Cairo Spiny Mouse

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Cairo spiny mouse

The Cairo spiny mouse (Acomys cahirinus), also called the Egyptian spiny mouse, common spiny mouse, or Arabian spiny mouse, is a well-known nocturnal species of a rodent under the family Muridae.

It is native to Africa north of the Sahara, where hot deserts and rocky areas are its natural habitats. The Cairo spiny mouse is a social animal, and it lives in small groups.

The Acanthocephalan intestinal parasite called Moniliformis acomysi, is believed to be hosted by the Cairo spiny mouse. Due to its population size and wide distribution, it is listed as Least Concern on the IUCN Red List of Threatened Species.

Table of Contents

Scientific classification

KingdomAnimalia
PhylumChordata
ClassMammalia
OrderRodentia
FamilyMuridae
GenusAcomys
SpeciesA. cahirinus

Characteristics

The Cairo spiny mouse grows up to 95 – 127 mm (3.75 – 5 in) in head and body length. The tail is just as long as the head to body length. Adults weigh between 43 – 85 g (1.5 – 3 oz).

The colour of the Cairo spiny mouse is greyish-brown, sandy-brown above but is whitish beneath. The snout is pointed and slender, the ears are slightly pointed and large, the eyes are large, and the tail lacks hair.

Reproduction

Mating takes place in the rainy season, between September – April, which when food is abundant. The gestation period is 5 – 6 weeks, which is unusually long for a mouse, which means the young will be fully developed when they are born.

They are born with short fur and their eyes open. They begin to explore their surrounding after birth.

The young are cared for by the adults in the group, whereby lactating females feed any offspring in the group. After giving birth, females become pregnant again and have 3 or 4 litters of up to 5 young in a year.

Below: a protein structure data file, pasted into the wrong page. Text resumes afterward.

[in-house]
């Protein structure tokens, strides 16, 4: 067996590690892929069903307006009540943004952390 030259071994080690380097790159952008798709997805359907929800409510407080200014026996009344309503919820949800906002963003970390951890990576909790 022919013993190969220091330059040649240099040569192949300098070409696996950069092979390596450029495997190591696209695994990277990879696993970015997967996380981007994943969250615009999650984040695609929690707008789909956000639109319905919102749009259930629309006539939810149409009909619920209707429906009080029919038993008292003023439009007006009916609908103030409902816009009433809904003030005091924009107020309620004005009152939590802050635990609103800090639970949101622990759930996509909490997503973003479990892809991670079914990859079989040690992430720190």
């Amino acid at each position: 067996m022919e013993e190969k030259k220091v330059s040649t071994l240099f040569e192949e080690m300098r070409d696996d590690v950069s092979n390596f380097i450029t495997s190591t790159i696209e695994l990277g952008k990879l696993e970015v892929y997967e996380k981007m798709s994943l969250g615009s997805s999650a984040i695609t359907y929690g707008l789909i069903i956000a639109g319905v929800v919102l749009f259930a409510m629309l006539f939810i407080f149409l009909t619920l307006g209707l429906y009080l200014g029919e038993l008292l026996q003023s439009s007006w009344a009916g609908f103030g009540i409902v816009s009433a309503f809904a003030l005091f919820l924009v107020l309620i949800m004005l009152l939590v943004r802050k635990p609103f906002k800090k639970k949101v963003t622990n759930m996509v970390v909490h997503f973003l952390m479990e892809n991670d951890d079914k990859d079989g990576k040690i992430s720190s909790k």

The juveniles mature at 2 – 3 months of age. The lifespan of a Cairo spiny mouse is 4 years.

Diet

They are omnivorous and nocturnal, eating any edible substance they can find. Their diet includes desert plants, seeds, insects, snails, fruits, nuts, spiders, green leaves, carrion, and molluscs.

They consume grains, crops, and stored food when they live close to human’s vicinity. They dislike cold weather and may enter houses during winter.

The Cairo spiny mouse acts as a seed dispersal agent for the fruit of Ochradenus baccatus (Reseda baccata), which has distasteful seeds, but pleasant tasting flesh. The Cairo spiny mouse eats the fruits but spits out the seeds.

Habitat and distribution

Cairo spiny mice live in rock crevices or burrows. They are known to move about in low bushes. It is native to northern Africa regions, and they include Morocco, Mauritania, Algeria, Ethiopia, Sudan, Egypt, and Eritrea.

The Cairo spiny mouse occurs at altitudes up to 4,900 ft (1,500 m).

It commonly found in gravelly plains with shrubby vegetation and around canyons and cliffs. It may be found among date palms but not in sandy habitats.

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